Prototyping box looms

Ok, so I talk a lot (mostly) about green woodworking. and mostly about using hand tools. But for the better part of 30 years I was all about power tools and such. Not at home so much but at work. I still own a table saw and band saw, a 12″ planer, an OSS, a lathe, a 4″jointer, etc.

Add to this; I like to make the equipment that other people use to make things with, like potters wheels, looms, book presses etc. So when a friend tries to convinced me that I could make good money making box looms. And that no one is providing nice little box looms to the weaving community at large. I have to give it a go. after all I need the money. (don’t we all?) I have never made a box loom before.

So we did some Research on line to see what was out there, and how much other people were asking for them… not much and too much.

The results of the research visually:

loom box tapea

many of the makers list their box looms as being sold out, and they have been sold out for a long time…

At its simplest it is a box, doesn’t need a bottom, two sides about 4 to 5 inches tall and 12 to 14 inches long and connected by 2 pieces that separate them about 5 inches. and 2 rollers to unwind the warp strands and wind up the finished weave.

and then i see something like this, and the “artist” is asking $200 for it. It was made of Pine. it had a headle with it.

loom box tape

but is that, made of pine, “worth” that much money?

granted it will probably take a whole day just to make a headle. but if I can’t make something at least as nice in half a day…

And a lot of these weavers want to use them for tablet weaving… or so I’m told.

so off to the shop (aka my cellar) find some wood that I can use up and see what I can do…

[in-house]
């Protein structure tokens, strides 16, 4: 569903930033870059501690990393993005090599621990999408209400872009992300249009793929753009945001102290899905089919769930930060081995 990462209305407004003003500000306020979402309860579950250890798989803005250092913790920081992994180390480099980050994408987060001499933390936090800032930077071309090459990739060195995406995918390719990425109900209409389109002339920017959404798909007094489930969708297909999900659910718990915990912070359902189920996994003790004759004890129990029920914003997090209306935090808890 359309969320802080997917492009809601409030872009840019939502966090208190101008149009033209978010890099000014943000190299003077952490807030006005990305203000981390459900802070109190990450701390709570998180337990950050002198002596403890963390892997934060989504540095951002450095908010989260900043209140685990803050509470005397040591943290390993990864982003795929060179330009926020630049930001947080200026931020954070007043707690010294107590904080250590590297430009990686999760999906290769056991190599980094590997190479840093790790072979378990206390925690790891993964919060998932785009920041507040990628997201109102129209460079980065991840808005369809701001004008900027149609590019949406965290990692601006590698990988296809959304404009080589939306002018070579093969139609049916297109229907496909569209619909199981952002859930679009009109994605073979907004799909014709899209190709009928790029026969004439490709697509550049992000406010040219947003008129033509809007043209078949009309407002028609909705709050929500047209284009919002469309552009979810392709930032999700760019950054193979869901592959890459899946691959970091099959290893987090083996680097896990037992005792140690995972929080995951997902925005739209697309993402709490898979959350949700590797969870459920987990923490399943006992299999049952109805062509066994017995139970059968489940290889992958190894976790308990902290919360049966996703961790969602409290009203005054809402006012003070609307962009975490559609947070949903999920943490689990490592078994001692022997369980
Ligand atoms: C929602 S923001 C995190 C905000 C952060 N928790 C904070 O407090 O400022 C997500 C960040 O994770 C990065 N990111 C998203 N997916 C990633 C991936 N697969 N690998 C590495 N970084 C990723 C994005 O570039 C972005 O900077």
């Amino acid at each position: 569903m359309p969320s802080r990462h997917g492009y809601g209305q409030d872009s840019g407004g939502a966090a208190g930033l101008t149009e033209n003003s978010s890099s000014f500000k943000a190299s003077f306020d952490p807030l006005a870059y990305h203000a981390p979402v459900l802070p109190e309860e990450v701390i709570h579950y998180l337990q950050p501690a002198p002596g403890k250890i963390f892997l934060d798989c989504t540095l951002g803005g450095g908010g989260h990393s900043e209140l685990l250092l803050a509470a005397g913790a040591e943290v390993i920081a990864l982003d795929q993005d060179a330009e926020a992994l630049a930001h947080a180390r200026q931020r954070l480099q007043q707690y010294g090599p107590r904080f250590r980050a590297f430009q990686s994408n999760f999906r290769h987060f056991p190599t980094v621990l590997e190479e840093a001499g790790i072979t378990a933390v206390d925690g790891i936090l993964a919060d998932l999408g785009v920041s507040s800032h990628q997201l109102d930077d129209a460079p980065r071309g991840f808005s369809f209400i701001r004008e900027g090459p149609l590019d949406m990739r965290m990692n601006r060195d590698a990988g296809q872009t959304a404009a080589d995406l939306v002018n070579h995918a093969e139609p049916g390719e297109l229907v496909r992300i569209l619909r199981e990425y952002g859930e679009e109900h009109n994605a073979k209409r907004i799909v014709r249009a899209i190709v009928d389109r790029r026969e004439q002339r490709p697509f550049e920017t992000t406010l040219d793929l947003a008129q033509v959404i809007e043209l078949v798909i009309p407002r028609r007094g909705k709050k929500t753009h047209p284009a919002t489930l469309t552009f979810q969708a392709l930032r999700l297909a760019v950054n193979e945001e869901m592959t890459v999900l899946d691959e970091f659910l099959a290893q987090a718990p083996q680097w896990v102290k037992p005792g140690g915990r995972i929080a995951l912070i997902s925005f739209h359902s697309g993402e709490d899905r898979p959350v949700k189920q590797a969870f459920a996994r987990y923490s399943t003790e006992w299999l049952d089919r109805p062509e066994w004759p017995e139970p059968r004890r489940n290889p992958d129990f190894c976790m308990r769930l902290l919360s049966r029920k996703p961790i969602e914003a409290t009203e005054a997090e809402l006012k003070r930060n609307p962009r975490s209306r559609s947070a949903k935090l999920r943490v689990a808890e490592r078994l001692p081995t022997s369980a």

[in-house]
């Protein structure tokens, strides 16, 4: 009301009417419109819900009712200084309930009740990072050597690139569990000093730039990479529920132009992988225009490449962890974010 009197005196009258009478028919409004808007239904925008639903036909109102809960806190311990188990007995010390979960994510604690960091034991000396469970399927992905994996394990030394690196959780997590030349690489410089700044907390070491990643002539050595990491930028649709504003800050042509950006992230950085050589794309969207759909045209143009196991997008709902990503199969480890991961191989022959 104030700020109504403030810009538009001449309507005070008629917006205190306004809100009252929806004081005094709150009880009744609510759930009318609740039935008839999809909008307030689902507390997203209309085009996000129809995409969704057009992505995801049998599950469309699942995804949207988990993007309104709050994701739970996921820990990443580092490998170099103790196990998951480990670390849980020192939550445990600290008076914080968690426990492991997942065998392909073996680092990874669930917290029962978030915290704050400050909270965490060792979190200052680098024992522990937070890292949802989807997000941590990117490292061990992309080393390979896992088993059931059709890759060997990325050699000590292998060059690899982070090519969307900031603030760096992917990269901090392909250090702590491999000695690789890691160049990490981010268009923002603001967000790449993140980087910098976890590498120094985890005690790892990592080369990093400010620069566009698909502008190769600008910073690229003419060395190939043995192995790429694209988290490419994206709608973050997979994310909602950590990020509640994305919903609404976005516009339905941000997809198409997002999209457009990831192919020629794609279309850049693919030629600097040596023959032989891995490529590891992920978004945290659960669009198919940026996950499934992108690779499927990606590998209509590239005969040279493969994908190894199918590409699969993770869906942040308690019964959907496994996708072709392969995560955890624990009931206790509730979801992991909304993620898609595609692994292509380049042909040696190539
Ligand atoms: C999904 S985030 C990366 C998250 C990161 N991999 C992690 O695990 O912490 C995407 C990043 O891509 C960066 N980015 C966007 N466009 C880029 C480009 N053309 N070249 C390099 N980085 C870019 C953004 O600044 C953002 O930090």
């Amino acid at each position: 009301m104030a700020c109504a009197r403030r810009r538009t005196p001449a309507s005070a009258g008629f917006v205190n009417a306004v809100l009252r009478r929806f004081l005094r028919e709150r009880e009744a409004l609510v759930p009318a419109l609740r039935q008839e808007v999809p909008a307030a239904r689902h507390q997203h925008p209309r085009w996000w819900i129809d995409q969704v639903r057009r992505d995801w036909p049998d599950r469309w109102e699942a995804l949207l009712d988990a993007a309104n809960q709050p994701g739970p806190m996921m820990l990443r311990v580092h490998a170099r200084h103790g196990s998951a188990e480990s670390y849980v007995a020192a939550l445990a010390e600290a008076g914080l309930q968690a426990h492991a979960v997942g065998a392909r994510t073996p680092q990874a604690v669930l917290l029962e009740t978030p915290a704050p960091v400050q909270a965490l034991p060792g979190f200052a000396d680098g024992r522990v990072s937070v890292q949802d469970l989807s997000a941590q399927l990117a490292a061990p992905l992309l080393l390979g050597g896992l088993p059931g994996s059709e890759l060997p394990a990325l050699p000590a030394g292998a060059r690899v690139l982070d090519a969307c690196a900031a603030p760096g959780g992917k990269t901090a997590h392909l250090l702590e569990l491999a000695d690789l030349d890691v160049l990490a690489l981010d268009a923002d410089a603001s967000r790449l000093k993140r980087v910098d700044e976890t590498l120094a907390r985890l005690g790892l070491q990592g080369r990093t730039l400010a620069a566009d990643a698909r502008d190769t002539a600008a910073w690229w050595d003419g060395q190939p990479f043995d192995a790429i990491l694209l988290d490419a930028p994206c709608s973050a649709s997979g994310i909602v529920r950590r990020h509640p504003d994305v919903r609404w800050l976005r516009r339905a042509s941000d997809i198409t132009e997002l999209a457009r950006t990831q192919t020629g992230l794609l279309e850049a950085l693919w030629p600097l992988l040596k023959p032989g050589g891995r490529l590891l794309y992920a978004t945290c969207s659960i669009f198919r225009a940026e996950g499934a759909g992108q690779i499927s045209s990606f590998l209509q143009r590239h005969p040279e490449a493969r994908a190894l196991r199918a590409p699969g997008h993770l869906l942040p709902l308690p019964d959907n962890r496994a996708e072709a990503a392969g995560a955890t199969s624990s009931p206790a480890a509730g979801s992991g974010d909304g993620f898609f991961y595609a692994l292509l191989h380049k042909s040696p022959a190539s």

1 day later

I quite like these two shapes. I sloshed some BIN primer on them so that we are not looking at the wood but at the form etc. realistically the one on the right only takes about 1/2 hour longer to cut out and sand.

Each one took less than a half day. Right off the top I will tell you that I think the solid bottom is better because you can drop your weaving stuff (shuttle, comb etc) into it and not worry about where it got to. the one on the left is more like some medieval illustrations, but not exactly like any of them. The one on the right is very like a form that was popular 200 years ago in some Scandinavian region…

I’ll send them to the weavers tomorrow for test runs.

be well

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Whittling Whistles and Thingamajigs

When I was young, my parents had a friend named Gold. He wrote a book. This book is probably the basis for my attitude to woodworking. but more importantly the first paragraphs of the Intro to the book ( I reread it over Christmas at my parents house) is, if anything, more pertinent today than it was back in 1974 when the book was published.

From “Whittling Whistles and Thingamajigs” by Harlan G. Metcalf;

“Introduction

WILL HISTORY SAY OF THE PEOPLE OF THE UNITED STATES THAT they had the daring and technological know-how to reach and walk on the moon but failed to use their God-given intelligence to find ways to keep their own land and planet inhabitable by human beings? It is evident that the degradation of our environment has reached such proportions that the survival of our children and their children to come is at stake. Somehow people everywhere must be persuaded to take the steps necessary to make their continued existence on earth possible. But how can this be done?

Love is the key. People do not consciously destroy or pollute the things they love, but rather preserve, protect and nurture them. The more people learn to love the natural world around them, the better will be the chances of protecting all life on earth. One of the best ways of inculcating this love is to teach as many citizens as possible (especially youngsters) the art of making useful and /or beautiful objects from natural materials by hand or with hand made tools without depleting the supply of those materials.”

The book covers whistles and spears, attle-attles and whammy diddles, bows and arrow, making your own string or cordage from things you find growing around you. There are no power tools mentioned,most of the work could be done with one knife. But it’s attitude about nature and about making things has influenced what I do to this day.

find the book in your local library

be well